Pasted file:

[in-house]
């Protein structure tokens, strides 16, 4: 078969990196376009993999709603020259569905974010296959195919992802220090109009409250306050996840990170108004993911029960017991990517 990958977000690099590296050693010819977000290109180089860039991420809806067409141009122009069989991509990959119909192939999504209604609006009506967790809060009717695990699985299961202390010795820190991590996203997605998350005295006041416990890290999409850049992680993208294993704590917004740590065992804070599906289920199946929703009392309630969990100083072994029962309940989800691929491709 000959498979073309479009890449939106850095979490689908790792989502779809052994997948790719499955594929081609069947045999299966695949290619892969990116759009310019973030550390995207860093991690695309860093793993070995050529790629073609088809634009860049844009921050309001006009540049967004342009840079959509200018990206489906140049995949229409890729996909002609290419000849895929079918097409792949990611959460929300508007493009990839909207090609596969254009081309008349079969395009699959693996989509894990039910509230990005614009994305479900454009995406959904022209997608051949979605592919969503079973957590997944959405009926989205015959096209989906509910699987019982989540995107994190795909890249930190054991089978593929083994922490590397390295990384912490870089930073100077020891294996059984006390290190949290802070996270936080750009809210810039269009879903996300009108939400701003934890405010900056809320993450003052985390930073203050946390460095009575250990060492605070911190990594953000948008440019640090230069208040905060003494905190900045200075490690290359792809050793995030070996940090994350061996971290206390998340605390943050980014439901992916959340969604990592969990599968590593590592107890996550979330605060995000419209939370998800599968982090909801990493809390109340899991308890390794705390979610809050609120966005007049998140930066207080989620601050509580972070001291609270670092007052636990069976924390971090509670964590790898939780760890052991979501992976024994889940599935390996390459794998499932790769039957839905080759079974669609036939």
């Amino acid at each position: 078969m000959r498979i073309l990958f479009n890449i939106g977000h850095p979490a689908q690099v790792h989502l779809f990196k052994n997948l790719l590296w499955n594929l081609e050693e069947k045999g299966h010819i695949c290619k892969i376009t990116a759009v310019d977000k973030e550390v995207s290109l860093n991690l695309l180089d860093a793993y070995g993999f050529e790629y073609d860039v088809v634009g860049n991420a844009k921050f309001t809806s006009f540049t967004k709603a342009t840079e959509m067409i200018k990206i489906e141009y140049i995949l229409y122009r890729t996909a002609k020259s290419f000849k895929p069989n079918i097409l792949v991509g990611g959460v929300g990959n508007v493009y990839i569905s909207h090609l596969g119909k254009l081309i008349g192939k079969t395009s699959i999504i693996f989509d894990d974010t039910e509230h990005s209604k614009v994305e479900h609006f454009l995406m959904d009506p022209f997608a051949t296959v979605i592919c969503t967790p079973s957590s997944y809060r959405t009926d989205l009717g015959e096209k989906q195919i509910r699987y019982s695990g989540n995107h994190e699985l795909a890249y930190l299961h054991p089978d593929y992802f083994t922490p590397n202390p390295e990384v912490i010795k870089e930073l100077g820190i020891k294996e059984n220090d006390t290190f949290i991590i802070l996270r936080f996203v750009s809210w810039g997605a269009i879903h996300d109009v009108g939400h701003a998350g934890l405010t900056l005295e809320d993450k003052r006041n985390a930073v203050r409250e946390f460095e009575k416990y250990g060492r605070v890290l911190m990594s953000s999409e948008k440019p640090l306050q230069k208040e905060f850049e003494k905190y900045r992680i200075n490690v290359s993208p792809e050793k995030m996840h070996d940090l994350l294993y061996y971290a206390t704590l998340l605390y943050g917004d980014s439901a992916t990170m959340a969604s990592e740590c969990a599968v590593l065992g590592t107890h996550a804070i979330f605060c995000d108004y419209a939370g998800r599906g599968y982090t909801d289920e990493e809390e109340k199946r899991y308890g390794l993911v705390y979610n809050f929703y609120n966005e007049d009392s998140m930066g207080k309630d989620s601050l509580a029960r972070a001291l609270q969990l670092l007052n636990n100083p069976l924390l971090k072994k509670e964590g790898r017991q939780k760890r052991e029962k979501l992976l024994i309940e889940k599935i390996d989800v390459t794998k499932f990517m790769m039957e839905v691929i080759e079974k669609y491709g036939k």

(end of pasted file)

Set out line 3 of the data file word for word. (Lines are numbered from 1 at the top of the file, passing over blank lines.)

């Amino acid at each position: 078969m000959r498979i073309l990958f479009n890449i939106g977000h850095p979490a689908q690099v790792h989502l779809f990196k052994n997948l790719l590296w499955n594929l081609e050693e069947k045999g299966h010819i695949c290619k892969i376009t990116a759009v310019d977000k973030e550390v995207s290109l860093n991690l695309l180089d860093a793993y070995g993999f050529e790629y073609d860039v088809v634009g860049n991420a844009k921050f309001t809806s006009f540049t967004k709603a342009t840079e959509m067409i200018k990206i489906e141009y140049i995949l229409y122009r890729t996909a002609k020259s290419f000849k895929p069989n079918i097409l792949v991509g990611g959460v929300g990959n508007v493009y990839i569905s909207h090609l596969g119909k254009l081309i008349g192939k079969t395009s699959i999504i693996f989509d894990d974010t039910e509230h990005s209604k614009v994305e479900h609006f454009l995406m959904d009506p022209f997608a051949t296959v979605i592919c969503t967790p079973s957590s997944y809060r959405t009926d989205l009717g015959e096209k989906q195919i509910r699987y019982s695990g989540n995107h994190e699985l795909a890249y930190l299961h054991p089978d593929y992802f083994t922490p590397n202390p390295e990384v912490i010795k870089e930073l100077g820190i020891k294996e059984n220090d006390t290190f949290i991590i802070l996270r936080f996203v750009s809210w810039g997605a269009i879903h996300d109009v009108g939400h701003a998350g934890l405010t900056l005295e809320d993450k003052r006041n985390a930073v203050r409250e946390f460095e009575k416990y250990g060492r605070v890290l911190m990594s953000s999409e948008k440019p640090l306050q230069k208040e905060f850049e003494k905190y900045r992680i200075n490690v290359s993208p792809e050793k995030m996840h070996d940090l994350l294993y061996y971290a206390t704590l998340l605390y943050g917004d980014s439901a992916t990170m959340a969604s990592e740590c969990a599968v590593l065992g590592t107890h996550a804070i979330f605060c995000d108004y419209a939370g998800r599906g599968y982090t909801d289920e990493e809390e109340k199946r899991y308890g390794l993911v705390y979610n809050f929703y609120n966005e007049d009392s998140m930066g207080k309630d989620s601050l509580a029960r972070a001291l609270q969990l670092l007052n636990n100083p069976l924390l971090k072994k509670e964590g790898r017991q939780k760890r052991e029962k979501l992976l024994i309940e889940k599935i390996d989800v390459t794998k499932f990517m790769m039957e839905v691929i080759e079974k669609y491709g036939k």